IGCP 335 "Biotic Recoveries from Mass Extinctions" Participant (1993-1998)

IGCP 467 “Triassic Time and Trans‑Panthalassan Correlations”Participant (2001-2005)

IGCP 458 “Triassic‑Jurassic Boundary Events" Participant (2001-2008)

IGCP 572 “Permo-Triassic Ecosystems” (2008-2012)  International Advisory Committee

Other Committees/Appointments:

Treatise on Invertebrate Paleontology, Coordinator and Co-editor Coral volume (2005-present); Editorial Board, Springer-Verlag (2004-present); Nature, Advisory Panel (2008-2010); Subcommission on Triassic Stratigraphy (1996-2014); SEPM:  Nominating Committee (1997); Awards and Medals Evaluation Committee (1988‑92); Paleontological Society of Washington, D.C., President (1980‑81); Editorial Board, Springer-Verlag (2004-present); Nature, Advisory Panel (2008-2010); Subcommission on Triassic Stratigraphy (1996-2014)

My Professional Affiliations and Memberships:

American Association for the Advancement of Science (Fellow); Geological Society of America (Fellow); Organization for Tropical Studies (Fellow); Japan Society for the Promotion of Science (Fellow); Fulbright Alumni Association (Fellow); Paleontological Society member; International Palaeontological Association member; International Society for Reef Studies (Founding Member); SEPM Society of Sedimentary Geology member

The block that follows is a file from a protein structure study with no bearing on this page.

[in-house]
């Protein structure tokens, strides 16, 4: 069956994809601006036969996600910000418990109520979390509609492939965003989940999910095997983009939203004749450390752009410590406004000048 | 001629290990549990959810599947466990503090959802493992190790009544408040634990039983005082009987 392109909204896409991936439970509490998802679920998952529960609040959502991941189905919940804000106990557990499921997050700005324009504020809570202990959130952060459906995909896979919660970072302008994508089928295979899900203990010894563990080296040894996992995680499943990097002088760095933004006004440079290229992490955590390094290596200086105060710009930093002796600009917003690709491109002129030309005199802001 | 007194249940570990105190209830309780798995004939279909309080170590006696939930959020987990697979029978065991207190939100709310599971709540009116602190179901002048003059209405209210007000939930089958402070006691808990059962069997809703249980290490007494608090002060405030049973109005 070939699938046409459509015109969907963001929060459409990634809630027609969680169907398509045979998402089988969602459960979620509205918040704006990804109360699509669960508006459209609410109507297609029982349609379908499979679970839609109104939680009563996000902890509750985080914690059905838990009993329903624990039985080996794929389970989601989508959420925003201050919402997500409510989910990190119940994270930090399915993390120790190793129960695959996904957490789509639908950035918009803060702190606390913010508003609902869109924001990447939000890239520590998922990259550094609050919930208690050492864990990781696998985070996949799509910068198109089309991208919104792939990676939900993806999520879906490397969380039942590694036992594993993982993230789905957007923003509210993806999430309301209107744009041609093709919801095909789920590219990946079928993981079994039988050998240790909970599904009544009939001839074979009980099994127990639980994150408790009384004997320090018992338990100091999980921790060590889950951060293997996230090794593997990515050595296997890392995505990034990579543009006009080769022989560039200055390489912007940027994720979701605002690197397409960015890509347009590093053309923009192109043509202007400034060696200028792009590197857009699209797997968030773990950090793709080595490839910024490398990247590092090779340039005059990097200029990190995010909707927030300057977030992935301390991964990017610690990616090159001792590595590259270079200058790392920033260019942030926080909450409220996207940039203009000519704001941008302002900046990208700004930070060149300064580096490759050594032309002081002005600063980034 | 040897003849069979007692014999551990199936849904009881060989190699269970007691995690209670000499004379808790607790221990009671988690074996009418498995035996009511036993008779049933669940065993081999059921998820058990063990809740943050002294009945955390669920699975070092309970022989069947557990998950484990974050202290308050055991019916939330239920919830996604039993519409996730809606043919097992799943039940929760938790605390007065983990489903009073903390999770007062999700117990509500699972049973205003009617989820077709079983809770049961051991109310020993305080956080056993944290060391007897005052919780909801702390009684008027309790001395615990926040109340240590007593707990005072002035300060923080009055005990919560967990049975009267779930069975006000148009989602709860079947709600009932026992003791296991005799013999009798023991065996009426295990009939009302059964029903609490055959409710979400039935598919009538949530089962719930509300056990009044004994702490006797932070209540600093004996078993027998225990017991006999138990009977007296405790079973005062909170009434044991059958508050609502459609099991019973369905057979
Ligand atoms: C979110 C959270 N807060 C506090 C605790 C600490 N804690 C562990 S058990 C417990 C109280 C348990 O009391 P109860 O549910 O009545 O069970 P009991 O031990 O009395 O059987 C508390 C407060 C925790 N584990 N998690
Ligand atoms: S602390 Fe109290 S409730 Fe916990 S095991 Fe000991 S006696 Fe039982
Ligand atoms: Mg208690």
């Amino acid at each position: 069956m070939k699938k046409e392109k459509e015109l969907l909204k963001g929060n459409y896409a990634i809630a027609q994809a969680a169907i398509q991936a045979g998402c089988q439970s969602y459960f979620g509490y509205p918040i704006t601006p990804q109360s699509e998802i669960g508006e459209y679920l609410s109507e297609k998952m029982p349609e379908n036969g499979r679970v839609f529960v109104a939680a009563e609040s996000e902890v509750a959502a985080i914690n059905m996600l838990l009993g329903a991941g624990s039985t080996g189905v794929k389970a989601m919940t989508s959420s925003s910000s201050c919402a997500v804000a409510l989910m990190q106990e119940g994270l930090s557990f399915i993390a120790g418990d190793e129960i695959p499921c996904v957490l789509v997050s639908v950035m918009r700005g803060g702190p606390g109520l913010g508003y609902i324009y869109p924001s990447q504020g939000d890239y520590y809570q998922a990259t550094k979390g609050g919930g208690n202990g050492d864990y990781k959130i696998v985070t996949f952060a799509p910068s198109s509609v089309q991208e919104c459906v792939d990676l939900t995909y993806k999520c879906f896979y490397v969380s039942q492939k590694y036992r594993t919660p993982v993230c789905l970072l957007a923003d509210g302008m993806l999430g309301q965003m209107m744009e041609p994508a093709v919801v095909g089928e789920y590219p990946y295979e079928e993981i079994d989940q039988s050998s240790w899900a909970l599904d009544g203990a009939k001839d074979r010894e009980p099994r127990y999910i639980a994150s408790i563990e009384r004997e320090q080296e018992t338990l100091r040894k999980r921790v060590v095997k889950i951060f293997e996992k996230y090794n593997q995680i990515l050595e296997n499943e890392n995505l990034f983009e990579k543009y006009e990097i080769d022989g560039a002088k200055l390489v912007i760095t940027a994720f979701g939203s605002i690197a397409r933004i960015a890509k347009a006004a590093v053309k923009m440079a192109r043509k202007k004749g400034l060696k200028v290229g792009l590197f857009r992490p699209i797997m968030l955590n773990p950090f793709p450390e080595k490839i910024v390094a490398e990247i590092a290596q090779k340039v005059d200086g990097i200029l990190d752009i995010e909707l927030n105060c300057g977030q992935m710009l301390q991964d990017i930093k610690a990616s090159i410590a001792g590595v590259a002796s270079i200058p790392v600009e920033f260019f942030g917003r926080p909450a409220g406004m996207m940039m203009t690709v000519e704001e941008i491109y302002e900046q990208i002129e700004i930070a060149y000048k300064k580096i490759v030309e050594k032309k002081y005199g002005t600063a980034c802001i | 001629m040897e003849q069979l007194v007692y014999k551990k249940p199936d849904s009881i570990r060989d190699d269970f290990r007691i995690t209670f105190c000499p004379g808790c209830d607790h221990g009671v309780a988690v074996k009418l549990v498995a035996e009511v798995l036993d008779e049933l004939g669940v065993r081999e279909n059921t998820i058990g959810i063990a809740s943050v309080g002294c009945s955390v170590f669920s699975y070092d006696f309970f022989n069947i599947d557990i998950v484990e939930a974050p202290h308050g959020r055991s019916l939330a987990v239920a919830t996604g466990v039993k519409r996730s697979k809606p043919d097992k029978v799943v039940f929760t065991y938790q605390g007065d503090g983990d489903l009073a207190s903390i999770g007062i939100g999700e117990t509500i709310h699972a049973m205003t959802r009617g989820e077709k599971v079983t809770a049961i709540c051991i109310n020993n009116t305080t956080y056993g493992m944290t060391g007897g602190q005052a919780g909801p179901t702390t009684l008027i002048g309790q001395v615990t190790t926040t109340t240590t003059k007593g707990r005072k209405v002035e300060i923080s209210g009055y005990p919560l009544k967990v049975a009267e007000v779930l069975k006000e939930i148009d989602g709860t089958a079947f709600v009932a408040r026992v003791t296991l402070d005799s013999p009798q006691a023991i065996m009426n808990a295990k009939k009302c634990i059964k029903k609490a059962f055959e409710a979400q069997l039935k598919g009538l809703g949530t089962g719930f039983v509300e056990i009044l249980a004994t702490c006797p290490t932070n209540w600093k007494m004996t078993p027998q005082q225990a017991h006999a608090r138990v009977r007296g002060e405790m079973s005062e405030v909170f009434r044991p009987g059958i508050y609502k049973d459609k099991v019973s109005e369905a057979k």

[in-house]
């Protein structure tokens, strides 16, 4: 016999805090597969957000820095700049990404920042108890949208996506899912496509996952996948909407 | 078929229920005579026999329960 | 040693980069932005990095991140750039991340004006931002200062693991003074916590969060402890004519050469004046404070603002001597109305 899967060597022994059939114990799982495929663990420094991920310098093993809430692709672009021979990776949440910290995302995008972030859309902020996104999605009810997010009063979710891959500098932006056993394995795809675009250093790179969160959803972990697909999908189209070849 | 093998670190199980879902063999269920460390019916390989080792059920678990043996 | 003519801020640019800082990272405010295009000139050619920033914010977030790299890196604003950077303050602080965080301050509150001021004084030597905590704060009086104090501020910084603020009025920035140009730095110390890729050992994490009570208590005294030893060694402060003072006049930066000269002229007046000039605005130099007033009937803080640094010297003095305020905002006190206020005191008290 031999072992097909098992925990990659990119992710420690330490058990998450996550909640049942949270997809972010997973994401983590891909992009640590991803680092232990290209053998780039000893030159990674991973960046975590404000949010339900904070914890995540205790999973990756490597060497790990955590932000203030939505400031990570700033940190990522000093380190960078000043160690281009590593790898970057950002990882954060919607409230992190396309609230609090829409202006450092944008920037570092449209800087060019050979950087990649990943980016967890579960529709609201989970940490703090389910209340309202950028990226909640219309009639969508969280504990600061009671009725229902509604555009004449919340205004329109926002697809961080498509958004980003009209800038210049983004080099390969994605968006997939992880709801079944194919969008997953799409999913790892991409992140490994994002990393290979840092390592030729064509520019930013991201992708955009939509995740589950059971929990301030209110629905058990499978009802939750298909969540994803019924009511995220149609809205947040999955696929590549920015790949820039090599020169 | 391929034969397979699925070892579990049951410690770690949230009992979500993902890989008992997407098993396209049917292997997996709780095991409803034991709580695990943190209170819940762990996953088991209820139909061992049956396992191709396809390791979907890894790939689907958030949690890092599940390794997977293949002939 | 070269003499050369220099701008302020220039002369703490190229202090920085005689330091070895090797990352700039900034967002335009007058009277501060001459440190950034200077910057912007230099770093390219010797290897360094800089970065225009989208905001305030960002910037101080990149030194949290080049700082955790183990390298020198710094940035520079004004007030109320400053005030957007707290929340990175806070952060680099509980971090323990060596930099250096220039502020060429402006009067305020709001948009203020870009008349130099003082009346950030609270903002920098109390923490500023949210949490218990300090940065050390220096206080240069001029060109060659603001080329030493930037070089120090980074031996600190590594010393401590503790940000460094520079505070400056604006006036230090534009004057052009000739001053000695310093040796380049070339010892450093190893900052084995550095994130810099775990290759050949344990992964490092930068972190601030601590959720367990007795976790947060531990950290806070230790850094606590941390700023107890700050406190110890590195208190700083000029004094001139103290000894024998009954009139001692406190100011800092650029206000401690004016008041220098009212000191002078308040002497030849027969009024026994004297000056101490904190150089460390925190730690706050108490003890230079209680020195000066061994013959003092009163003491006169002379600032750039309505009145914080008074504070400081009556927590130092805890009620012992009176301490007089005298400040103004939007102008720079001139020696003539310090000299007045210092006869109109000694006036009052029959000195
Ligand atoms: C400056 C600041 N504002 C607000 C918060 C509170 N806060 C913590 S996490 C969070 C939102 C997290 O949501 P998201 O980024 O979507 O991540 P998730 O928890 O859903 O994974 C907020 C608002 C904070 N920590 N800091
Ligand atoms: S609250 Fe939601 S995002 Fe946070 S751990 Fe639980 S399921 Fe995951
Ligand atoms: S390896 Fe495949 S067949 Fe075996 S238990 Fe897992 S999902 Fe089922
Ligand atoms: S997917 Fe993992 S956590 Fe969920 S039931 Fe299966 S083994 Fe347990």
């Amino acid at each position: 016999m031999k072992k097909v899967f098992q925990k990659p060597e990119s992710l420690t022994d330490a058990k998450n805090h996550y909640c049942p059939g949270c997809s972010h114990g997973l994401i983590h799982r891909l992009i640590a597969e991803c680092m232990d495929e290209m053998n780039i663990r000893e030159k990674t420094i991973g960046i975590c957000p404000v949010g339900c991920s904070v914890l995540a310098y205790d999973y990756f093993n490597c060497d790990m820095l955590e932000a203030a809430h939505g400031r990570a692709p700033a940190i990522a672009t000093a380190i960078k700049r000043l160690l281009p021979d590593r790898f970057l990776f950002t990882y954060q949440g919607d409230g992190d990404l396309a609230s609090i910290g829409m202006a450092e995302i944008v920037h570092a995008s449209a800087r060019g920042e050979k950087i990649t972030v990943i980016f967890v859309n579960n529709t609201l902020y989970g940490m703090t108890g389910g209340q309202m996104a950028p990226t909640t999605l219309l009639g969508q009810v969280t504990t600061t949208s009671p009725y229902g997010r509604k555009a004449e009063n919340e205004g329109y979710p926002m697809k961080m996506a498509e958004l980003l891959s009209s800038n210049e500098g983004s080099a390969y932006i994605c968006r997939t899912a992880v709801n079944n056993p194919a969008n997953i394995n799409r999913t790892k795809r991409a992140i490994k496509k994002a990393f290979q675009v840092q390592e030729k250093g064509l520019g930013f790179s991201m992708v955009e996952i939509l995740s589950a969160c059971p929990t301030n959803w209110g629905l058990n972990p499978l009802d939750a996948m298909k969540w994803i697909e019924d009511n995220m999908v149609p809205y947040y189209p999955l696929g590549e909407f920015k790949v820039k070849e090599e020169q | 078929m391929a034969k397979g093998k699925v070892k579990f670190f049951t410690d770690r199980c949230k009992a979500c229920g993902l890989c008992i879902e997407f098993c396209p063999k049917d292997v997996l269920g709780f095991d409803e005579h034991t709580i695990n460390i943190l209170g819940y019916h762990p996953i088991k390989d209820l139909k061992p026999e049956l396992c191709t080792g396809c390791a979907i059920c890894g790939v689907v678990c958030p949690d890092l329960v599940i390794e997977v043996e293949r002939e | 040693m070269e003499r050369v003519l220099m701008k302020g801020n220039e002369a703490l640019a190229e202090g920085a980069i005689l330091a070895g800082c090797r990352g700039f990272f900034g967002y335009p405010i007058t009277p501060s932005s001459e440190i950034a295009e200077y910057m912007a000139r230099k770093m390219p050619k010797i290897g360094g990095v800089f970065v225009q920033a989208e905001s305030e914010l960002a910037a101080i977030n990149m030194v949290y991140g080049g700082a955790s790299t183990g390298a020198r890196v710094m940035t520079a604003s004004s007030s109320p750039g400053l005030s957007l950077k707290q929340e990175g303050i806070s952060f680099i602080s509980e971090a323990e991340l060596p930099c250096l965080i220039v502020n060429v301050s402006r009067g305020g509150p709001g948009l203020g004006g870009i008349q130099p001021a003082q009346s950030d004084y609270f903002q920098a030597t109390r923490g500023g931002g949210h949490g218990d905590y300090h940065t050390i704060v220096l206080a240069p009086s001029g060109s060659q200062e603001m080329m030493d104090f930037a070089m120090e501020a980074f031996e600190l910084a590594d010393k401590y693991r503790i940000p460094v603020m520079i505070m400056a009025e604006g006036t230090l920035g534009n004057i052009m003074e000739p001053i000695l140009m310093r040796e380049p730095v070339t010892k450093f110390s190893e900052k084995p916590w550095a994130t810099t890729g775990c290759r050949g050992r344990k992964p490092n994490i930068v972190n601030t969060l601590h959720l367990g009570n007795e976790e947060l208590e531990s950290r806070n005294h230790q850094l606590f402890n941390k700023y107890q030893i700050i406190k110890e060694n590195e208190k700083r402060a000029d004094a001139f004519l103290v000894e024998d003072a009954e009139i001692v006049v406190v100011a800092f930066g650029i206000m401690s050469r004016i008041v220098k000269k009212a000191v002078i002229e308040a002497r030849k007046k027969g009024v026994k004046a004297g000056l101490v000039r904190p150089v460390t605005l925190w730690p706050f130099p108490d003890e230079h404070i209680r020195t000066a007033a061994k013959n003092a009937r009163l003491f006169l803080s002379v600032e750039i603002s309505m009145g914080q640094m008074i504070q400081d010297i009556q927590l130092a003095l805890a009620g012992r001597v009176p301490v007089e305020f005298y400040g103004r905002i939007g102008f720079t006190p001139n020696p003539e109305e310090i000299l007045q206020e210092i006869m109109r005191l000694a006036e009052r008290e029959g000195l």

International Experience:

I am very much involved in international research, collaborating and working with geologists from many other countries.  In 2014 I had a post-doctoral scholar from France and a faculty affiliate from Wuhan, China. Previous post-docs were from China, New Zealand and Germany.  I have lived in China, Japan, Germany, New Zealand and Belize for both teaching and research. My past research was conducted on Cambrian rocks and fossils of Yunnan, China, the Andes of Peru, Sonora Mexico, the Austrian Alps, Australia, New Zealand and a brief trip to Antarctica, In 2013 I had a one-month fellowship in southern Japan where I collaborated with Japanese geologists. International awards and honors include:

Fulbright Research Fellow to Germany; Appointment as Courtesy Professor, Yunnan University, Kunming, China; A Fellow of the Japanese Society for the Promotion of Science; Fellow of the Organization for Tropical Studies (Costa Rica); Foundational Fellow, The University of Auckland, New Zealand.

Some recent international meeting I have attended include:

Sept 28-Oct 3, 2014:  Mendoza, Argentina, 4th International Palaeontological Congress invited lecture “Reefs: Photosynthetically-driven reef ecosystems through time”